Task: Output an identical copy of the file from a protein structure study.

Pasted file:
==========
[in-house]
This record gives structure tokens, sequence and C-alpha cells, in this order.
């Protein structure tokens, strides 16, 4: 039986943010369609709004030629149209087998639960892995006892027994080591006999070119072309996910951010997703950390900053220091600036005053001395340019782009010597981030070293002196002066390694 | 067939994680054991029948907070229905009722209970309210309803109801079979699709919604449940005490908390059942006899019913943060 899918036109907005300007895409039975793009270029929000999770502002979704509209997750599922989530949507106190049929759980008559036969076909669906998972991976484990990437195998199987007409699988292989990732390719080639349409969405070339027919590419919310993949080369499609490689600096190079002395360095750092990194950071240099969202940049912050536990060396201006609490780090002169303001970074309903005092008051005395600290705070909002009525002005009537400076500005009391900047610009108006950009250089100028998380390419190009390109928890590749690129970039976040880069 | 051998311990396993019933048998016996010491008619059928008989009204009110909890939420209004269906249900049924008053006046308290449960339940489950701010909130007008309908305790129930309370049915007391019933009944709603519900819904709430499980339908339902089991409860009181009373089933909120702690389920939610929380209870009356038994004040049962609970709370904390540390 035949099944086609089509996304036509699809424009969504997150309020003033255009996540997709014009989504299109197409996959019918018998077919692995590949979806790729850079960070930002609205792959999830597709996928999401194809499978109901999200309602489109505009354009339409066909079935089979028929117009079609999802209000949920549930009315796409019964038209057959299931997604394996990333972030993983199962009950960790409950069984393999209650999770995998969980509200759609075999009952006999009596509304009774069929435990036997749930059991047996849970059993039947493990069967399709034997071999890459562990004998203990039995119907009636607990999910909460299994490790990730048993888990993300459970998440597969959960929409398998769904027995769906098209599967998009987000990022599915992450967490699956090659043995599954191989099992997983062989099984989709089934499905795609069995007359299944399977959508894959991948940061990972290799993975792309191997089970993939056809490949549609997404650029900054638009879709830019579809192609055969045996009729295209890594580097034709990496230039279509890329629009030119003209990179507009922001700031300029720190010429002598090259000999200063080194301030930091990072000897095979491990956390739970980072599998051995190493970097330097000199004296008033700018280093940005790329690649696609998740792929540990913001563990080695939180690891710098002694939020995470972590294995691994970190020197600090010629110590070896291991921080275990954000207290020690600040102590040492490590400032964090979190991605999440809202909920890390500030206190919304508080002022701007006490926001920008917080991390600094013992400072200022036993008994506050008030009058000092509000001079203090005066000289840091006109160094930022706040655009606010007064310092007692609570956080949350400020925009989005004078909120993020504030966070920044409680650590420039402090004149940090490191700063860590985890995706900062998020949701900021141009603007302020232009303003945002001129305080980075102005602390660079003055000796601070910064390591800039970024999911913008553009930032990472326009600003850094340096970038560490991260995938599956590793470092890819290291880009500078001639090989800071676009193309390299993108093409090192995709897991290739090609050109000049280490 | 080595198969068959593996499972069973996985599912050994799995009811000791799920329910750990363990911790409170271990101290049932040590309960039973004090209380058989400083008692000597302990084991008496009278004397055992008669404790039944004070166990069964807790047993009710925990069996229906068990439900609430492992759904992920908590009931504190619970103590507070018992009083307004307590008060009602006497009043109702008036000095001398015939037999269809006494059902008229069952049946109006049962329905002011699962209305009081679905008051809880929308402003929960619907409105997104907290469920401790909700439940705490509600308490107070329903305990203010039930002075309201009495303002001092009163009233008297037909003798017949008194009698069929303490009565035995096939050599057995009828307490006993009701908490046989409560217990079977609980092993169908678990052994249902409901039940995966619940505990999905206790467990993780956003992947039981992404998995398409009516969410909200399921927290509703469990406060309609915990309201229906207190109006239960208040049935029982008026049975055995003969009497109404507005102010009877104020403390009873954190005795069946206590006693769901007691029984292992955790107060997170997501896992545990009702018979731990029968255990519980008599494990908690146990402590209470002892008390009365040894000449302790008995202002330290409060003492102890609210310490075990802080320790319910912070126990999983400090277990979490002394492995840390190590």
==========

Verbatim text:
[in-house]
This record gives structure tokens, sequence and C-alpha cells, in this order.
């Protein structure tokens, strides 16, 4: 039986943010369609709004030629149209087998639960892995006892027994080591006999070119072309996910951010997703950390900053220091600036005053001395340019782009010597981030070293002196002066390694 | 067939994680054991029948907070229905009722209970309210309803109801079979699709919604449940005490908390059942006899019913943060 899918036109907005300007895409039975793009270029929000999770502002979704509209997750599922989530949507106190049929759980008559036969076909669906998972991976484990990437195998199987007409699988292989990732390719080639349409969405070339027919590419919310993949080369499609490689600096190079002395360095750092990194950071240099969202940049912050536990060396201006609490780090002169303001970074309903005092008051005395600290705070909002009525002005009537400076500005009391900047610009108006950009250089100028998380390419190009390109928890590749690129970039976040880069 | 051998311990396993019933048998016996010491008619059928008989009204009110909890939420209004269906249900049924008053006046308290449960339940489950701010909130007008309908305790129930309370049915007391019933009944709603519900819904709430499980339908339902089991409860009181009373089933909120702690389920939610929380209870009356038994004040049962609970709370904390540390 035949099944086609089509996304036509699809424009969504997150309020003033255009996540997709014009989504299109197409996959019918018998077919692995590949979806790729850079960070930002609205792959999830597709996928999401194809499978109901999200309602489109505009354009339409066909079935089979028929117009079609999802209000949920549930009315796409019964038209057959299931997604394996990333972030993983199962009950960790409950069984393999209650999770995998969980509200759609075999009952006999009596509304009774069929435990036997749930059991047996849970059993039947493990069967399709034997071999890459562990004998203990039995119907009636607990999910909460299994490790990730048993888990993300459970998440597969959960929409398998769904027995769906098209599967998009987000990022599915992450967490699956090659043995599954191989099992997983062989099984989709089934499905795609069995007359299944399977959508894959991948940061990972290799993975792309191997089970993939056809490949549609997404650029900054638009879709830019579809192609055969045996009729295209890594580097034709990496230039279509890329629009030119003209990179507009922001700031300029720190010429002598090259000999200063080194301030930091990072000897095979491990956390739970980072599998051995190493970097330097000199004296008033700018280093940005790329690649696609998740792929540990913001563990080695939180690891710098002694939020995470972590294995691994970190020197600090010629110590070896291991921080275990954000207290020690600040102590040492490590400032964090979190991605999440809202909920890390500030206190919304508080002022701007006490926001920008917080991390600094013992400072200022036993008994506050008030009058000092509000001079203090005066000289840091006109160094930022706040655009606010007064310092007692609570956080949350400020925009989005004078909120993020504030966070920044409680650590420039402090004149940090490191700063860590985890995706900062998020949701900021141009603007302020232009303003945002001129305080980075102005602390660079003055000796601070910064390591800039970024999911913008553009930032990472326009600003850094340096970038560490991260995938599956590793470092890819290291880009500078001639090989800071676009193309390299993108093409090192995709897991290739090609050109000049280490 | 080595198969068959593996499972069973996985599912050994799995009811000791799920329910750990363990911790409170271990101290049932040590309960039973004090209380058989400083008692000597302990084991008496009278004397055992008669404790039944004070166990069964807790047993009710925990069996229906068990439900609430492992759904992920908590009931504190619970103590507070018992009083307004307590008060009602006497009043109702008036000095001398015939037999269809006494059902008229069952049946109006049962329905002011699962209305009081679905008051809880929308402003929960619907409105997104907290469920401790909700439940705490509600308490107070329903305990203010039930002075309201009495303002001092009163009233008297037909003798017949008194009698069929303490009565035995096939050599057995009828307490006993009701908490046989409560217990079977609980092993169908678990052994249902409901039940995966619940505990999905206790467990993780956003992947039981992404998995398409009516969410909200399921927290509703469990406060309609915990309201229906207190109006239960208040049935029982008026049975055995003969009497109404507005102010009877104020403390009873954190005795069946206590006693769901007691029984292992955790107060997170997501896992545990009702018979731990029968255990519980008599494990908690146990402590209470002892008390009365040894000449302790008995202002330290409060003492102890609210310490075990802080320790319910912070126990999983400090277990979490002394492995840390190590």